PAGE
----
Now, many of you will be quick to point out that the way real estate is priced and offered for sale completely skews the concept of pricing itself.  Specifically, that if you price a stainless steel water bottle at $29.99 and place it on a shelf in a store, the consumer can purchase it for that amount, without question.  The consumer can purchase two, three, or ten of them.

When it comes to Toronto real estate, we know that the “advertised” price isn’t always what the seller is looking for.

Many of us take this as a given and don’t question how we got to this point.

But I questioned it at the very onset.

One of the first properties I ever went to see in person was a bungalow in Leaside on Glenvale Boulevard, priced at $409,000.

Here are the remarks in the MLS listing:

“What does this mean?” I wondered.

I asked the listing agent and he said, “Are you new?”

He was being facetious, but I said, “Yes,” and he said, “Oh, shit, sorry.  Um, well, ask somebody who has the time to explain it to you…”

It didn’t take long for me to get a lesson in real estate pricing.

And this $409,000 bungalow ended up selling for $480,000.

An “offer date,” it was called, and I simply went with it.

It seemed that every property had an offer date, or at least every decent freehold in the central core.

And very quickly, I learned how real estate is priced in this market.

As we all know, for almost the entirety of the last twenty years, demand has far exceeded supply.  So it would seem to reason that multiple consumers could be interested in a sought-after, low-supply product, and that this could be a major driver of price.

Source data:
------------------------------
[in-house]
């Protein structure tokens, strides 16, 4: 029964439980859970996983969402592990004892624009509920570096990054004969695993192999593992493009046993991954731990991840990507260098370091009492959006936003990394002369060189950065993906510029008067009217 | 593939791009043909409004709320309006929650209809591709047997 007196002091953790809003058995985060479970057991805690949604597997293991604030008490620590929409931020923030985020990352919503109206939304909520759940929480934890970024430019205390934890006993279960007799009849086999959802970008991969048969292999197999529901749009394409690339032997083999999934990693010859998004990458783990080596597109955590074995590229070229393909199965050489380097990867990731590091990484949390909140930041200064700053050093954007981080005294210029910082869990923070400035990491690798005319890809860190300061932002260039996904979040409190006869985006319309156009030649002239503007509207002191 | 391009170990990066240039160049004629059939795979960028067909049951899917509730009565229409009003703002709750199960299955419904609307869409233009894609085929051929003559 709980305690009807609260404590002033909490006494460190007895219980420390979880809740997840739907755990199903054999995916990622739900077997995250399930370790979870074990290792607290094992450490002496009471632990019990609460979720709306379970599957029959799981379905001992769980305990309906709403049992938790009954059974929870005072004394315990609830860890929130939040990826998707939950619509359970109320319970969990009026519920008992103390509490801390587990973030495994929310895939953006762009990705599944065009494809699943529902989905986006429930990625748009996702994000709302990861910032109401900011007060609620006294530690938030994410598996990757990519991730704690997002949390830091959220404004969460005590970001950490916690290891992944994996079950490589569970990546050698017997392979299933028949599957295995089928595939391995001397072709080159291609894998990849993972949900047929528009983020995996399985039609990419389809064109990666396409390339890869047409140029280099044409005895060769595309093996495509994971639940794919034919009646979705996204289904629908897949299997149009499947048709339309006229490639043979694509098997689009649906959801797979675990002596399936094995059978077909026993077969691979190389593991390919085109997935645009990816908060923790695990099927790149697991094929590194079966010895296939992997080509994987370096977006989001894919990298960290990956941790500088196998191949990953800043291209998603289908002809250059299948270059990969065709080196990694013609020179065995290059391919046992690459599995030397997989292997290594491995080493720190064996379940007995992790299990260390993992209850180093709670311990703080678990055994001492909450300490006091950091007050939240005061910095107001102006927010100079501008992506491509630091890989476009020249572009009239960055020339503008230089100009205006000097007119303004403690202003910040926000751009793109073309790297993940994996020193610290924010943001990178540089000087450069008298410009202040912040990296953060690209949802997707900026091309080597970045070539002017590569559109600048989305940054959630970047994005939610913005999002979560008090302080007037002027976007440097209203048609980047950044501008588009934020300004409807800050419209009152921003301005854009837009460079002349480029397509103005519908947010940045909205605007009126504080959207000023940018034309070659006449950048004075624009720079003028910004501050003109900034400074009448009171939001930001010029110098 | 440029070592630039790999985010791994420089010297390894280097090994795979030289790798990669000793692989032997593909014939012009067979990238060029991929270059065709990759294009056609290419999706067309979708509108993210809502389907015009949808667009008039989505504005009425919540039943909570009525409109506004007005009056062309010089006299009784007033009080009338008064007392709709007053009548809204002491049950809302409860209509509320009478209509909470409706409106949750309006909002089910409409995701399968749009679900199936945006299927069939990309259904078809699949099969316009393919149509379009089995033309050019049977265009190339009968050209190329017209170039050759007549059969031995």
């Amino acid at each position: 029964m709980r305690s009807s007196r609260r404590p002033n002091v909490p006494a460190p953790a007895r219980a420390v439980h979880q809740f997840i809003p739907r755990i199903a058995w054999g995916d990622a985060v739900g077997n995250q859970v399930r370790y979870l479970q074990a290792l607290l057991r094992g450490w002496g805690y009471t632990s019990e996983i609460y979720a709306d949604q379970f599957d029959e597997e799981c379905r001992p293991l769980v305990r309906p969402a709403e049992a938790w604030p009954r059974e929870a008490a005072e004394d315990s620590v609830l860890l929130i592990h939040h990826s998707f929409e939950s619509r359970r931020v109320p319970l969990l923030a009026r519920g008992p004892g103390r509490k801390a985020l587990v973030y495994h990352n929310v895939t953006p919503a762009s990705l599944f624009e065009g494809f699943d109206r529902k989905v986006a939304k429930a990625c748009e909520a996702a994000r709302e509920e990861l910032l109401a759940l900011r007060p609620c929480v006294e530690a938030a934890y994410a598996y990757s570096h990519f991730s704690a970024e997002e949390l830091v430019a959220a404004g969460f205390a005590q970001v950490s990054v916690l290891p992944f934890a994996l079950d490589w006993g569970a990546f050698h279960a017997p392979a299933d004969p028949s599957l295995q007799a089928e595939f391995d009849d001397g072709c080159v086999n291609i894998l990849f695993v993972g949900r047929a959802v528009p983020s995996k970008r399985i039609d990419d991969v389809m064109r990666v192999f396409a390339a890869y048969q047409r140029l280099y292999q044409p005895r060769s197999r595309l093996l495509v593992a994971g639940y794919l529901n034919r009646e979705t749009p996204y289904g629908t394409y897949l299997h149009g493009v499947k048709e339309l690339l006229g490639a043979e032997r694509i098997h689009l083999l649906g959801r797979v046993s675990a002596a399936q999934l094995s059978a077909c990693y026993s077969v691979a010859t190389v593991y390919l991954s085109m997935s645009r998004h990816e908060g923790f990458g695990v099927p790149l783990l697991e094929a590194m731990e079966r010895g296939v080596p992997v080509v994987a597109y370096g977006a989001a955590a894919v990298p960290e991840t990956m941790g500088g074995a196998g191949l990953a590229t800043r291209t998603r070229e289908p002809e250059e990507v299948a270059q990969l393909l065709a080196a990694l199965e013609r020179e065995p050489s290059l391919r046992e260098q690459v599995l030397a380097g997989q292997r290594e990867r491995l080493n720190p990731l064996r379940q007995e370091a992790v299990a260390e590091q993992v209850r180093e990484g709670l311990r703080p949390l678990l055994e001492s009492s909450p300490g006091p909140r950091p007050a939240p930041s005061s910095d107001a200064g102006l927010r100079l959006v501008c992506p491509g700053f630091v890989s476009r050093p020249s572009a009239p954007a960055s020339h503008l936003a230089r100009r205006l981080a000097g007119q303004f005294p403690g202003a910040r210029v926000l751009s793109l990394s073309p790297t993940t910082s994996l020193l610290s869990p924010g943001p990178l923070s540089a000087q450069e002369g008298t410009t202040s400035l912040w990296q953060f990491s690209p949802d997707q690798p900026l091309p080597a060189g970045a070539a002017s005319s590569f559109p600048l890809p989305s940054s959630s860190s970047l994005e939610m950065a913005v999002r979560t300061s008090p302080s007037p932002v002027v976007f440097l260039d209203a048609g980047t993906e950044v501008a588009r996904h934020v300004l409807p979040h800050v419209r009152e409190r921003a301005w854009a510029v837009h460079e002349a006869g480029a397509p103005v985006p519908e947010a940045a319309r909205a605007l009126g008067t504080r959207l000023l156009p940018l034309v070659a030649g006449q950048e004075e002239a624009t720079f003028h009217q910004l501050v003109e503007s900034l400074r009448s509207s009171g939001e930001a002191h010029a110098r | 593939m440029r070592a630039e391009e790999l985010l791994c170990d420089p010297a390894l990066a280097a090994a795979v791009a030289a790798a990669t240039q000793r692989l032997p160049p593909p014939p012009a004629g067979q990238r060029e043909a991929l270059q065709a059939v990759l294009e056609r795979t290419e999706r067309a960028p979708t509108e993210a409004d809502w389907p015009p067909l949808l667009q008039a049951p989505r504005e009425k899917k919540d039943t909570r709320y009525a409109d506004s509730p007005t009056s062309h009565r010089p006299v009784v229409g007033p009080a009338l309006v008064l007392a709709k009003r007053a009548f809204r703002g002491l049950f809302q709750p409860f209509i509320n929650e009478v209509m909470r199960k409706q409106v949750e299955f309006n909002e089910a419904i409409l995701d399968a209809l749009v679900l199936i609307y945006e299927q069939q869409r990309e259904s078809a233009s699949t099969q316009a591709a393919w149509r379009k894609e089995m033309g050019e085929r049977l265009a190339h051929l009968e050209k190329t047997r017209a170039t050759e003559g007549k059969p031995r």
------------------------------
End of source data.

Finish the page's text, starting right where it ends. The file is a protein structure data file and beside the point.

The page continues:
As a result, it seemed to reason that exposing the product – in this case, the house, to the market for a specific duration of time made sense.

That is how “offer dates” started.

But it also seemed to reason that, if you weren’t in danger of pricing too low, because it’s not a matter of “first horse to the trough gets to eat,” on account of having a scheduled offer date, then you could intentionally price low as a marketing strategy.

That is how “under pricing” started.

But them together, and that’s the classic “under-price, hold back” strategy that we have all come to know, love, and hate.

But this still isn’t what I’m here to talk about today.

Today’s title was, “What the heck is a ‘marketing price?’” and that’s a different animal from the classic under-listing strategy that has dominated real estate for two decades.

This new “strategy,” which I hesitate to put in quotations as it’s not a good strategy, is illogical to its core.

Consider that when you take a house that is seemingly worth $1,300,000, give or take, at $999,000, most market participants would figure that this looks off.  In our market, most market participants would, with a tiny bit of market knowledge, assume there is an “offer date” afoot.

Scroll down to the REMARKS FOR BROKERAGES on the listing, or ask your real estate agent, and voila: “Offers Graciously Reviewed On November 20th @ 6:00pm, Please Register By 5:00pm.  Seller Reserves The Right To Consider Pre-Emptive Offers.”

That’s exactly what we expected to find.

It’s a giant blue flag on the listing that says, “THE LIST PRICE ISN’T WHAT THE SELLER IS EXPECTING.”

But what if there was no offer date?